Advancement in Science and Technology and Human Societies
As the phrase civilization of science and technology suggests, modern societies are built on top of highly sophisticated advancement of science and technology. This chapter reviews how societal safety sciences relate to problems in human societies and overviews challenges in modern societies.
KeywordsAI Automobiles Elevators Information security Power generation Railway Vulnerability
2.1 Advancement in Science and Technology and Changes in Human Societies
2.1.1 Human History and Transition of Population
This section overviews characteristics and problems of modern societies from the viewpoint of human history. A view over characteristics and problems with a subject, from a level higher than daily viewpoints and metrics, is an imperative preparation for scientific discussions in societal safety. Modern societies have plenty of debates in whether to accept or deny senses of values or technological evaluations; thus, having the habit of taking long-term overviews over discussions with different viewpoints and metrics is worthwhile. This act resembles looking for the Polar Star when lost. The Polar Star does not show which direction to take; however, it is a guide for us to confirm which direction to head into after all.
Despite this rapid rise in population, if we now divide the worldwide food production by our population, the amount exceeds what we need per person. This means, although it is an over simplified calculation, the modern society has secured an ample supply of food and we are enjoying the prosperity. Our population only showed slow increase for a long time until the industrial revolution; thus, modern scientific technology has made large contribution to increasing our food production.
Our current birth rate shows a decrease; however, our longer lives resulted in United Nations’ projection announced in June of 2017 that the world population would reach 9.8 billion in 2050 and 11.2 billion in 2100. Science and technology will keep advancing into our future; however, when we recognize that habitable space on earth is limited, we need to feel the higher sense of crisis toward the rapid growth of population.
The key in projecting how the world population will change in the future is how we interpret the transition of shifting into rapid increase. Statistics show that our population showed such transitions twice in the past. The first such point was the eighteenth to nineteenth centuries when the industrial revolution started, and the second point was the 1950s to the 1960s after World War II. The time after the industrial revolution to today is a short period within the long history of mankind. Factors that led to rapid population growths during these years were the energy revolution and power revolution. In the rest of this chapter, we will overview the energy revolution and power revolution in relation to the increase in food production that directly contributed to the rises in population.
2.1.2 Background of Population Increase During Early Stages of Industrial Revolution and Its Historical Meaning
United Nations Department of Economic and Social Affairs showed that the world population at 580 million in 1600 increased to 680 million in 1700 and 790 million in 1750. Once the industrial revolution started, the growth rate rose further, and the world population reached 980 million in 1800, 1.26 billion in 1850, and 1.65 billion in 1900. The rate is clearly different from that up to the sixteenth to seventeenth centuries.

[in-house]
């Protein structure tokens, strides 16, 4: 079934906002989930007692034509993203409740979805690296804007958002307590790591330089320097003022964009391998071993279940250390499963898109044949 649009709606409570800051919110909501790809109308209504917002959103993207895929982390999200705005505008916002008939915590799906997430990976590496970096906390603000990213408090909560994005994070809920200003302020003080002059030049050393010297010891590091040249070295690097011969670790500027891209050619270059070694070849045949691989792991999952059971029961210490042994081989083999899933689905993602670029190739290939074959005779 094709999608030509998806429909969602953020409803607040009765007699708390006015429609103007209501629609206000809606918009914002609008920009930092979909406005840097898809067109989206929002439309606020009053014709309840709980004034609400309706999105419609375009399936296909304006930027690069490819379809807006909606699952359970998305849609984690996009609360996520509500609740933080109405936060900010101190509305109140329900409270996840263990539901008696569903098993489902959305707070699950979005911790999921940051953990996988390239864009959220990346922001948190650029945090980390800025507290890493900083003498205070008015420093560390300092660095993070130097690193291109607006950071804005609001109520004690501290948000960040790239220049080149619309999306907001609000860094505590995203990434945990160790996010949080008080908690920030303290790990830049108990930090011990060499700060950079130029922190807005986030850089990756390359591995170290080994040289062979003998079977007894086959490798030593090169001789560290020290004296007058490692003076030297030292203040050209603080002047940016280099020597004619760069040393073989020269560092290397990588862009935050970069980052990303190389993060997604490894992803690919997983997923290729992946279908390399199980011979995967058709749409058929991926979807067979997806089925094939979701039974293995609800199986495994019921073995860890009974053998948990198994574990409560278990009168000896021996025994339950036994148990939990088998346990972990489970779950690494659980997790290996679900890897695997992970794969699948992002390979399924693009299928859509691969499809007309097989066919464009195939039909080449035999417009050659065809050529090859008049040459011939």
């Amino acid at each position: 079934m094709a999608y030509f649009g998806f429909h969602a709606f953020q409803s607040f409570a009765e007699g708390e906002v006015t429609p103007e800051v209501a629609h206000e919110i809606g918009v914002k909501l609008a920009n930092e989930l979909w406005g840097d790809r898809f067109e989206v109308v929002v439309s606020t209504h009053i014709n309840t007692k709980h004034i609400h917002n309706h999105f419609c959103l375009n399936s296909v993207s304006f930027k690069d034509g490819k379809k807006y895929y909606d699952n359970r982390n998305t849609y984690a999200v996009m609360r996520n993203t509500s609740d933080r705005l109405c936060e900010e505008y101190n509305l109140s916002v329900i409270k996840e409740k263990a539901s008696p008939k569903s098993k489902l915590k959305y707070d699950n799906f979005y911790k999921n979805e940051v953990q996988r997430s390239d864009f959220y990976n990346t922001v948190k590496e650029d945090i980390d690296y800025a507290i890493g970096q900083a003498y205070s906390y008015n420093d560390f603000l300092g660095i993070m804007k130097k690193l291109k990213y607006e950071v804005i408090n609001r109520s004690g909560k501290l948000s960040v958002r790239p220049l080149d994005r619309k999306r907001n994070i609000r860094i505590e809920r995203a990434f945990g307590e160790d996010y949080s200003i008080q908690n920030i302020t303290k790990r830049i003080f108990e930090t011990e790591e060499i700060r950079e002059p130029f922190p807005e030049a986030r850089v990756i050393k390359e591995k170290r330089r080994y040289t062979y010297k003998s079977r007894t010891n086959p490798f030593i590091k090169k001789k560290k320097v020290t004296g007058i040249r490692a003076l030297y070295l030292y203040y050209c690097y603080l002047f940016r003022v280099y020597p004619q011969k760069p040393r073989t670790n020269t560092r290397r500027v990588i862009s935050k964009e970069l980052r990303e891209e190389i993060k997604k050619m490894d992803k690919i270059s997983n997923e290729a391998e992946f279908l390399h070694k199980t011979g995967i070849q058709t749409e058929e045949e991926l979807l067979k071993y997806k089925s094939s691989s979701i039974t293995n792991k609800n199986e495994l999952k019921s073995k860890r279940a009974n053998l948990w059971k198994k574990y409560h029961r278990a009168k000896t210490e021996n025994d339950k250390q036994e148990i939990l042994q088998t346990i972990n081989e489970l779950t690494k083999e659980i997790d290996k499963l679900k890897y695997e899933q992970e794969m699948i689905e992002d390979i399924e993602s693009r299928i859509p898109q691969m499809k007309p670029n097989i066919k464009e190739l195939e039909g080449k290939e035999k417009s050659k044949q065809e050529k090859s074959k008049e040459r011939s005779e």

The industrial revolution started in the mid-eighteenth century in the UK. Its driving forces were “inventions of machines” and “invention of steam engine” that used coal for its power source. Especially improvements of spinning machines and Cartwright’s power loom powered by a steam engine greatly improved the industrial production centered around the cotton textile industry. The movement required factory workers and large capital. Around the eighteenth century in the UK, Norfolk four-course crop rotation, that allowed agricultural production throughout the year, started to spread over the three-field system and led to tremendous increase in agricultural production. This “agricultural revolution” made population growth possible and secured sufficient labor for the industrial revolution. The nineteenth century saw advancements of heavy industries, like the machine, steel, and coal industries, and new ways of transportation like steam boats and locomotives, to allow mass transportation of material and products.
During the mid-nineteenth century, the industrial revolution spread to other west European countries starting rapid industrializations in Germany and France. The revolution triggered colonialism in the late nineteenth century among the countries that wanted their hands-on cheap material for industrial production and looked for new market development to sell their products. The colonization race among the empires led to World War I in the twentieth century.
2.1.3 Problems We Face in the Modern Society
The world population kept growing into the twentieth century. The count 1.65 billion in 1900 kept rising at a rate of about 0.6% a year to reach 1.86 in 1920. After World War I, the annual rate increased to about 1% pushing the world population to 2.07 billion in 1930 and 2.54 billion in 1950. After World War II, the rate further rose to about 2% a year, and the population exploded to 3.7 billion in 1970 and 5.3 billion in 1990. Later, the rate dropped; however, the population kept growing to exceed 7.0 billion at the end of October 2011 and reached 7.4 billion at the end of May in 2017.
The primary sources of energy and power during the early stages of the industrial revolution were the combinations of coal and steam engines, but they drastically changed after World War II. People developed new energy sources of oil, natural gas, and nuclear material like uranium. The use of methane hydrate is now catching the attention as the energy source for the future. Machines to produce power started with the external combustion-type steam engine, and later human invented the internal combustion-type gasoline and diesel engines. Automobiles with the internal combustion types spread around the world, and the societies developed modern traffic management systems. We then moved on to invent motors in a variety of sizes that use electrical energy. Then the development of technology to distribute electricity led to its application in all aspects of our activities like production and transportation to consumption areas, and productivity, our lifestyles, and convenience were all improved. As a result, the lifestyle in advanced countries turned to the modern style of mass production and mass consumption.